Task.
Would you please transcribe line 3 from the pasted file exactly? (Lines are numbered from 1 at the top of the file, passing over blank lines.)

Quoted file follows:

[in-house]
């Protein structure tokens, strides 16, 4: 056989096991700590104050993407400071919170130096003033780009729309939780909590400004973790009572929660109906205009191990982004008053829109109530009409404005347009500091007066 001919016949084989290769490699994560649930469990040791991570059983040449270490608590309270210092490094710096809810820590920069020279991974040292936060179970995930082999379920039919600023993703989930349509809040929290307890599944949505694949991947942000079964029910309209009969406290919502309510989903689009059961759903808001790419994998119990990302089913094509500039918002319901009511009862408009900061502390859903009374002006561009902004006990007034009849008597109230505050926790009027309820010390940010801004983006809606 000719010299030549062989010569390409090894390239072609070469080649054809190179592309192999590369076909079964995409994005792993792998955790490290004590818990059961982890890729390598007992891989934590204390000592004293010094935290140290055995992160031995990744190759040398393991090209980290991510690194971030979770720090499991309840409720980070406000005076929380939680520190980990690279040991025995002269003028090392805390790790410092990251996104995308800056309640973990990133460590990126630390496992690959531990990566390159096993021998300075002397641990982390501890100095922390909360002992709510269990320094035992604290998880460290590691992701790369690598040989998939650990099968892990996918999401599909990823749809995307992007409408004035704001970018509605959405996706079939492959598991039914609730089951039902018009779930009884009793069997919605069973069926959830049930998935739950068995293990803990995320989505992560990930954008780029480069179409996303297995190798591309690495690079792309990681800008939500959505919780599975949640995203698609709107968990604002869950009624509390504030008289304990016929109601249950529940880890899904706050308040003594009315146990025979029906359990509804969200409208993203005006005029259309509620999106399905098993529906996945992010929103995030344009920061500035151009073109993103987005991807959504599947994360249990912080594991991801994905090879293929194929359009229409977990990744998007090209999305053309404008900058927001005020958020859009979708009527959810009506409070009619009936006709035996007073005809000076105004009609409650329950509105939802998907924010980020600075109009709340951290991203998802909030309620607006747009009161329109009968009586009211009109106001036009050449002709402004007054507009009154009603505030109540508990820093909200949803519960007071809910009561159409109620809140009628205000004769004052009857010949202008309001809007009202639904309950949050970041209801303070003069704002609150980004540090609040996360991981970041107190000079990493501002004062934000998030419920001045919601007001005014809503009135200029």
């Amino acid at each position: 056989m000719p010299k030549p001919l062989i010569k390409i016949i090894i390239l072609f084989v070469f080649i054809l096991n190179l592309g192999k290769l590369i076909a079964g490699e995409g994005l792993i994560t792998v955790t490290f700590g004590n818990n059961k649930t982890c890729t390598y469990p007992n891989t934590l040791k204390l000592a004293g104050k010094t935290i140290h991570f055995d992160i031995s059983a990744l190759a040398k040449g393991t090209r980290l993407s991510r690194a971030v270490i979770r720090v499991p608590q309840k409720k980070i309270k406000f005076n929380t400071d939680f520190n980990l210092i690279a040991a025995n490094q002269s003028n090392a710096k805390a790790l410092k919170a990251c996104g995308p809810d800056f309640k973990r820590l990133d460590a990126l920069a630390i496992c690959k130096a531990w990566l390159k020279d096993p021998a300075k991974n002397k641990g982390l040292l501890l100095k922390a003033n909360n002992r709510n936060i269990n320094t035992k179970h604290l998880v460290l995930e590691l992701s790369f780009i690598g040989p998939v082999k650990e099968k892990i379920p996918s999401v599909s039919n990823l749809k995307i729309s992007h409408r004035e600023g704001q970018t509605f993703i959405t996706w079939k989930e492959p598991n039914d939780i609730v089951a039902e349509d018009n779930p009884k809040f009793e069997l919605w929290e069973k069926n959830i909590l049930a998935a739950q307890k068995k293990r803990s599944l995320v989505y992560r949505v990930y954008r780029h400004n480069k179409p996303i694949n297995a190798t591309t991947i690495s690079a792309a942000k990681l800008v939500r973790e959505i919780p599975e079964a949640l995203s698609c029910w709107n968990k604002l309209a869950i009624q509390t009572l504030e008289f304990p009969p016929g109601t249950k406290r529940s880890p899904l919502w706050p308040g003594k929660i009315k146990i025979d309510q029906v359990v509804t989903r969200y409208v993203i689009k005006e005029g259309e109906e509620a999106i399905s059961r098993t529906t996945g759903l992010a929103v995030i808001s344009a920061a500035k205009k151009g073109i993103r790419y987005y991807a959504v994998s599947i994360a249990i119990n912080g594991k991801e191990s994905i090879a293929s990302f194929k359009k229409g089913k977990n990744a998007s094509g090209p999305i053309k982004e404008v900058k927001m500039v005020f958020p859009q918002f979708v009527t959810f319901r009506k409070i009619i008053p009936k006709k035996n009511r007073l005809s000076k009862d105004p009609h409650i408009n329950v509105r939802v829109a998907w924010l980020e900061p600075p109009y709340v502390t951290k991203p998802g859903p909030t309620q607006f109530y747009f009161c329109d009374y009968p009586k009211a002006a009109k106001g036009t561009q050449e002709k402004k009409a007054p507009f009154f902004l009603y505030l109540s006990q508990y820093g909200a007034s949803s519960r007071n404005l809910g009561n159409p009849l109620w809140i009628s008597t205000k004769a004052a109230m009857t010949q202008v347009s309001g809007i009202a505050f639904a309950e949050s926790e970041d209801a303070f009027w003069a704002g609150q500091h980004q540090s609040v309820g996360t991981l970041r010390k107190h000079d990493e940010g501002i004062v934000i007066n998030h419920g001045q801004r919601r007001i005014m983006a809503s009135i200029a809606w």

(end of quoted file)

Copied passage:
């Amino acid at each position: 056989m000719p010299k030549p001919l062989i010569k390409i016949i090894i390239l072609f084989v070469f080649i054809l096991n190179l592309g192999k290769l590369i076909a079964g490699e995409g994005l792993i994560t792998v955790t490290f700590g004590n818990n059961k649930t982890c890729t390598y469990p007992n891989t934590l040791k204390l000592a004293g104050k010094t935290i140290h991570f055995d992160i031995s059983a990744l190759a040398k040449g393991t090209r980290l993407s991510r690194a971030v270490i979770r720090v499991p608590q309840k409720k980070i309270k406000f005076n929380t400071d939680f520190n980990l210092i690279a040991a025995n490094q002269s003028n090392a710096k805390a790790l410092k919170a990251c996104g995308p809810d800056f309640k973990r820590l990133d460590a990126l920069a630390i496992c690959k130096a531990w990566l390159k020279d096993p021998a300075k991974n002397k641990g982390l040292l501890l100095k922390a003033n909360n002992r709510n936060i269990n320094t035992k179970h604290l998880v460290l995930e590691l992701s790369f780009i690598g040989p998939v082999k650990e099968k892990i379920p996918s999401v599909s039919n990823l749809k995307i729309s992007h409408r004035e600023g704001q970018t509605f993703i959405t996706w079939k989930e492959p598991n039914d939780i609730v089951a039902e349509d018009n779930p009884k809040f009793e069997l919605w929290e069973k069926n959830i909590l049930a998935a739950q307890k068995k293990r803990s599944l995320v989505y992560r949505v990930y954008r780029h400004n480069k179409p996303i694949n297995a190798t591309t991947i690495s690079a792309a942000k990681l800008v939500r973790e959505i919780p599975e079964a949640l995203s698609c029910w709107n968990k604002l309209a869950i009624q509390t009572l504030e008289f304990p009969p016929g109601t249950k406290r529940s880890p899904l919502w706050p308040g003594k929660i009315k146990i025979d309510q029906v359990v509804t989903r969200y409208v993203i689009k005006e005029g259309e109906e509620a999106i399905s059961r098993t529906t996945g759903l992010a929103v995030i808001s344009a920061a500035k205009k151009g073109i993103r790419y987005y991807a959504v994998s599947i994360a249990i119990n912080g594991k991801e191990s994905i090879a293929s990302f194929k359009k229409g089913k977990n990744a998007s094509g090209p999305i053309k982004e404008v900058k927001m500039v005020f958020p859009q918002f979708v009527t959810f319901r009506k409070i009619i008053p009936k006709k035996n009511r007073l005809s000076k009862d105004p009609h409650i408009n329950v509105r939802v829109a998907w924010l980020e900061p600075p109009y709340v502390t951290k991203p998802g859903p909030t309620q607006f109530y747009f009161c329109d009374y009968p009586k009211a002006a009109k106001g036009t561009q050449e002709k402004k009409a007054p507009f009154f902004l009603y505030l109540s006990q508990y820093g909200a007034s949803s519960r007071n404005l809910g009561n159409p009849l109620w809140i009628s008597t205000k004769a004052a109230m009857t010949q202008v347009s309001g809007i009202a505050f639904a309950e949050s926790e970041d209801a303070f009027w003069a704002g609150q500091h980004q540090s609040v309820g996360t991981l970041r010390k107190h000079d990493e940010g501002i004062v934000i007066n998030h419920g001045q801004r919601r007001i005014m983006a809503s009135i200029a809606w």